Yoga on the Terrace is an hour-long restorative yoga session open to participants of all levels. Attendees will reach a quiet mental state as well as learn to breathe more efficiently, extend their range of motion and strengthen the body. The yoga sessions will also help enhance the experience of viewing works in the museum and the instructors will encourage participants to reflect on the creative process.

“Yoga is not merely an exercise for the physical body,” Mary Angela Buffo, owner of Ananda Yoga, said in a press release. “It is a philosophical practice that has the ability to relieve stress and create a quieter mind, allowing each of us to tap into our creative genius.”

Attendees can bring their own yoga mats or purchase them in the museum shop. Post-yoga breakfast items will be available for purchase in the Museum’s Golden Pear Café and participants are encouraged to view the works of art afterward.

The program is included with $10 museum admission and is free for members, children and students. Attendees can reserve a spot, but it is not required. A one-time free session is available online at www.parrishart.org or at the museum on Sundays.

For more information, call the Parrish at (631) 283-2118 or visit its website.

Say Cheese at the Parrish

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In honor of National Camera Day, the Parrish Art Museum in Water Mill will host a new event “Say Cheese” on Sunday, June 29, from 10 a.m. to 1 p.m.

Participants will learn about how photography has shaped American culture and be able to engage in creative activities, see photographic work from the permanent collections, and see a theater-sized camera obscura in the Liechtenstein Theatre. It is open to photographers of all skill levels.

Visitors will be able to participate in “Artlympics” challenges, such as creating the best moment with a museum employee or best camouflage attempt in front of an artwork. The museum also encourages participant to share these feats through camera phones and the popular photography-sharing app, Instagram. There will also be “Op Spots” around the museum, perfect for creating optical illusions and trick photography, and a photo booth, provided by Super Booths, Inc. Local photographers will also share their insights and experiences through demonstrations and mini-lessons.

“The phenomenon of cell phone and personal photography prompted us to design a program that embraces this everyday impulse and acknowledges that the medium has been evolving and expanding the way we understand history and culture for nearly 200 years,” said Andrea Grover, curator of Special Projects, in a release.

The program is included with the museum’s admission, which is $10 for adults and free for members, children and students.

The Parrish, which is the oldest cultural institution on the East End of Long Island, is committed to the educational outreach and serves as a dynamic cultural resource for the community with a rich creative background.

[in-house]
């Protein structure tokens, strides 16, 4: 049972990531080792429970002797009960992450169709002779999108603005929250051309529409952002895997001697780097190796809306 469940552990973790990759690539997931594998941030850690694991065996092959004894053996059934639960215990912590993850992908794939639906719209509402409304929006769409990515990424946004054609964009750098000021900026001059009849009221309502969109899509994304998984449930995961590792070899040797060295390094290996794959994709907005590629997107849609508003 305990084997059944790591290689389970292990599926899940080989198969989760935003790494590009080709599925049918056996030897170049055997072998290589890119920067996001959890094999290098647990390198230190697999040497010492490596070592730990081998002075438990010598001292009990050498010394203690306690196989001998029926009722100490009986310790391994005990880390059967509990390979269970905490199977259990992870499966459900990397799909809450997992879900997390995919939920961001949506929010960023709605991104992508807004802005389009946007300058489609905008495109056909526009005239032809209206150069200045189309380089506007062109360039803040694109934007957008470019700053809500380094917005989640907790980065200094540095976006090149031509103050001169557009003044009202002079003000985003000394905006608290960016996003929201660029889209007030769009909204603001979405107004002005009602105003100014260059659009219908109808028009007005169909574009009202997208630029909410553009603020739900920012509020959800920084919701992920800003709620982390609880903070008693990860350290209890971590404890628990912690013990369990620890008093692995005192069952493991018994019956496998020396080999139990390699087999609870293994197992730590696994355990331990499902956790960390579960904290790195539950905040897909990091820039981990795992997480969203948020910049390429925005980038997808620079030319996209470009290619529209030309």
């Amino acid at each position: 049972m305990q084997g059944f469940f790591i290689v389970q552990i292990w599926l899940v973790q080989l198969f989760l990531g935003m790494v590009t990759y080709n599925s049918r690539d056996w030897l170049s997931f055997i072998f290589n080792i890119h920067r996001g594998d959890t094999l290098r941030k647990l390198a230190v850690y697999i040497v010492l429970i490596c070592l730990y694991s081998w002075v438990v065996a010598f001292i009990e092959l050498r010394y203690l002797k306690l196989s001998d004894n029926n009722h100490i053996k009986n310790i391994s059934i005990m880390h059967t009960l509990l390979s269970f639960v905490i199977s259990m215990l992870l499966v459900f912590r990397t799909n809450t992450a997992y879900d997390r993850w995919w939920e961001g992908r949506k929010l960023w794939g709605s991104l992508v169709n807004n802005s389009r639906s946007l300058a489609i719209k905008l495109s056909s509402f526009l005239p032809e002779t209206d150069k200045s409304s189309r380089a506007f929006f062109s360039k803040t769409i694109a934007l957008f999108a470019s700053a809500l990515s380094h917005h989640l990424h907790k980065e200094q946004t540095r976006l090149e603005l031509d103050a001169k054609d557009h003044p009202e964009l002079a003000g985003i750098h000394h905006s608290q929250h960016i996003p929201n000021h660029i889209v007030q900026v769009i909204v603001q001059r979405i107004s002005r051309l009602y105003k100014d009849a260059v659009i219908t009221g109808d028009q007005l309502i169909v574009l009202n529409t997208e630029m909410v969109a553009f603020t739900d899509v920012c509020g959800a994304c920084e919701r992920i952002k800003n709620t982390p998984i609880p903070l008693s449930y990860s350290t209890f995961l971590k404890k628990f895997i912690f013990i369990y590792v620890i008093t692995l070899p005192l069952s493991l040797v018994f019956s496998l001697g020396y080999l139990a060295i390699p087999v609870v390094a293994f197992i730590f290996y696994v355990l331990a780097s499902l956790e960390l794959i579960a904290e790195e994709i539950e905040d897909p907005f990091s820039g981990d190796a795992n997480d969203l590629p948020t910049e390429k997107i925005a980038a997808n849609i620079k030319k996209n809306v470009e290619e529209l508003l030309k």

For more information, call (631) 283-2118 or visit www.parrishart.org.

Parrish Hosts Lunchtime Talk Series

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Jennifer Bartlett’s Amagansett Diptych #1 will be one of the works discussed in the first session of the lunchtime lecture series. Image courtesy of the Parrish Art Museum.

By Genevieve Kotz

The lunchtime lecture series at the Parrish Art Museum in Water Mill will return with the program “Brain Food: Conversations on Art” led by curator Alicia Longwell on Thursday, June 26.

The lunchtime lecture series will provide museum visitors with an hour-long illustrated lecture on current exhibitions, publications and artists in the collections, and will be held in the museum’s Lichtenstein Theater.

The talks will begin at noon. Attendees are welcome to eat their lunch as Dr. Longwell delivers her slide show presentation. For those who don’t bring a lunch, a special combo of a wrap, salad and beverage will be available at the museum’s Golden Pear café for $10.

The first topic will be on the museum’s current exhibition, “Jennifer Bartlett – History of the Universe: Works 1970-2011.” There will also be a lecture on William Glackens on August 7 and a lecture on the artist William Merritt Chase on August 21.

“These intimate, convivial gatherings add to the variety of educational experiences we offer at the Parrish and allow our visitors direct access to an astute curatorial voice,” Andrea Grover, curator of special programs, said in a release.

The Parrish Art Museum, now located on Montauk Highway in Water Mill, is the oldest cultural institution on the East End of Long Island. The Parrish is dedicated to the collection, preservation, interpretation and dissemination of art from the 19th century to present as well as be a cultural resource for the community.

Ms. Longwell has worked with the Parrish Art Museum since 1984 and is currently its chief curator.

The program is included with the museum admission. Regular admission is $10 and members, children or student admissions are free.

For more information, call 631-283-2118. To make a reservation, visit www.parrishart.org.